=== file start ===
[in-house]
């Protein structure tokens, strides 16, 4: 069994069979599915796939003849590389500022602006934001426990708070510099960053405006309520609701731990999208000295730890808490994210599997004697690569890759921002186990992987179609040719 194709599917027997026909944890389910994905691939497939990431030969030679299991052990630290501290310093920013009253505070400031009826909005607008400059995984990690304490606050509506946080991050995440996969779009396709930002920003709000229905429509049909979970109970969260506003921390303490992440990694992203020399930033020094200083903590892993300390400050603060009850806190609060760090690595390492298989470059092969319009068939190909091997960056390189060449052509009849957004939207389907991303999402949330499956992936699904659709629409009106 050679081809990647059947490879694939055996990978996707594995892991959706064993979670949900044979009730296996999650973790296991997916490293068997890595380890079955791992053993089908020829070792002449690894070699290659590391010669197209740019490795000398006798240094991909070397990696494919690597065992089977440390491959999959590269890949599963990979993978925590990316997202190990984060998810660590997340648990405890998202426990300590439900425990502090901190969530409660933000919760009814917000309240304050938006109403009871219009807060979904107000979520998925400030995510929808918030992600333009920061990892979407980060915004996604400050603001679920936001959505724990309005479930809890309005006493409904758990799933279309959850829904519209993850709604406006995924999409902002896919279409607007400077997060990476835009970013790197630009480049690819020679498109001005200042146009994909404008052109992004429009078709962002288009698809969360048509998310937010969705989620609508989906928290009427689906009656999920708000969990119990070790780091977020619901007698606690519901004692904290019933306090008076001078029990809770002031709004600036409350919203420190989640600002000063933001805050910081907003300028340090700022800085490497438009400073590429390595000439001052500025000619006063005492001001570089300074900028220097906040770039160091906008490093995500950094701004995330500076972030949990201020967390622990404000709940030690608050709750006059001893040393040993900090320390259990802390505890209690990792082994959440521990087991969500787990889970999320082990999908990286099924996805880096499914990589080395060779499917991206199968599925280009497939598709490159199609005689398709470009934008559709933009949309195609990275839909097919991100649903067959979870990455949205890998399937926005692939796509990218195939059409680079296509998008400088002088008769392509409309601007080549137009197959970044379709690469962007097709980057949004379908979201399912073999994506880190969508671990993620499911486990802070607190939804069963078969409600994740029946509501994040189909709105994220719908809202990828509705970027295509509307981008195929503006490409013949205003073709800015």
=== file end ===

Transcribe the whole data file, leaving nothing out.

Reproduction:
[in-house]
């Protein structure tokens, strides 16, 4: 069994069979599915796939003849590389500022602006934001426990708070510099960053405006309520609701731990999208000295730890808490994210599997004697690569890759921002186990992987179609040719 194709599917027997026909944890389910994905691939497939990431030969030679299991052990630290501290310093920013009253505070400031009826909005607008400059995984990690304490606050509506946080991050995440996969779009396709930002920003709000229905429509049909979970109970969260506003921390303490992440990694992203020399930033020094200083903590892993300390400050603060009850806190609060760090690595390492298989470059092969319009068939190909091997960056390189060449052509009849957004939207389907991303999402949330499956992936699904659709629409009106 050679081809990647059947490879694939055996990978996707594995892991959706064993979670949900044979009730296996999650973790296991997916490293068997890595380890079955791992053993089908020829070792002449690894070699290659590391010669197209740019490795000398006798240094991909070397990696494919690597065992089977440390491959999959590269890949599963990979993978925590990316997202190990984060998810660590997340648990405890998202426990300590439900425990502090901190969530409660933000919760009814917000309240304050938006109403009871219009807060979904107000979520998925400030995510929808918030992600333009920061990892979407980060915004996604400050603001679920936001959505724990309005479930809890309005006493409904758990799933279309959850829904519209993850709604406006995924999409902002896919279409607007400077997060990476835009970013790197630009480049690819020679498109001005200042146009994909404008052109992004429009078709962002288009698809969360048509998310937010969705989620609508989906928290009427689906009656999920708000969990119990070790780091977020619901007698606690519901004692904290019933306090008076001078029990809770002031709004600036409350919203420190989640600002000063933001805050910081907003300028340090700022800085490497438009400073590429390595000439001052500025000619006063005492001001570089300074900028220097906040770039160091906008490093995500950094701004995330500076972030949990201020967390622990404000709940030690608050709750006059001893040393040993900090320390259990802390505890209690990792082994959440521990087991969500787990889970999320082990999908990286099924996805880096499914990589080395060779499917991206199968599925280009497939598709490159199609005689398709470009934008559709933009949309195609990275839909097919991100649903067959979870990455949205890998399937926005692939796509990218195939059409680079296509998008400088002088008769392509409309601007080549137009197959970044379709690469962007097709980057949004379908979201399912073999994506880190969508671990993620499911486990802070607190939804069963078969409600994740029946509501994040189909709105994220719908809202990828509705970027295509509307981008195929503006490409013949205003073709800015």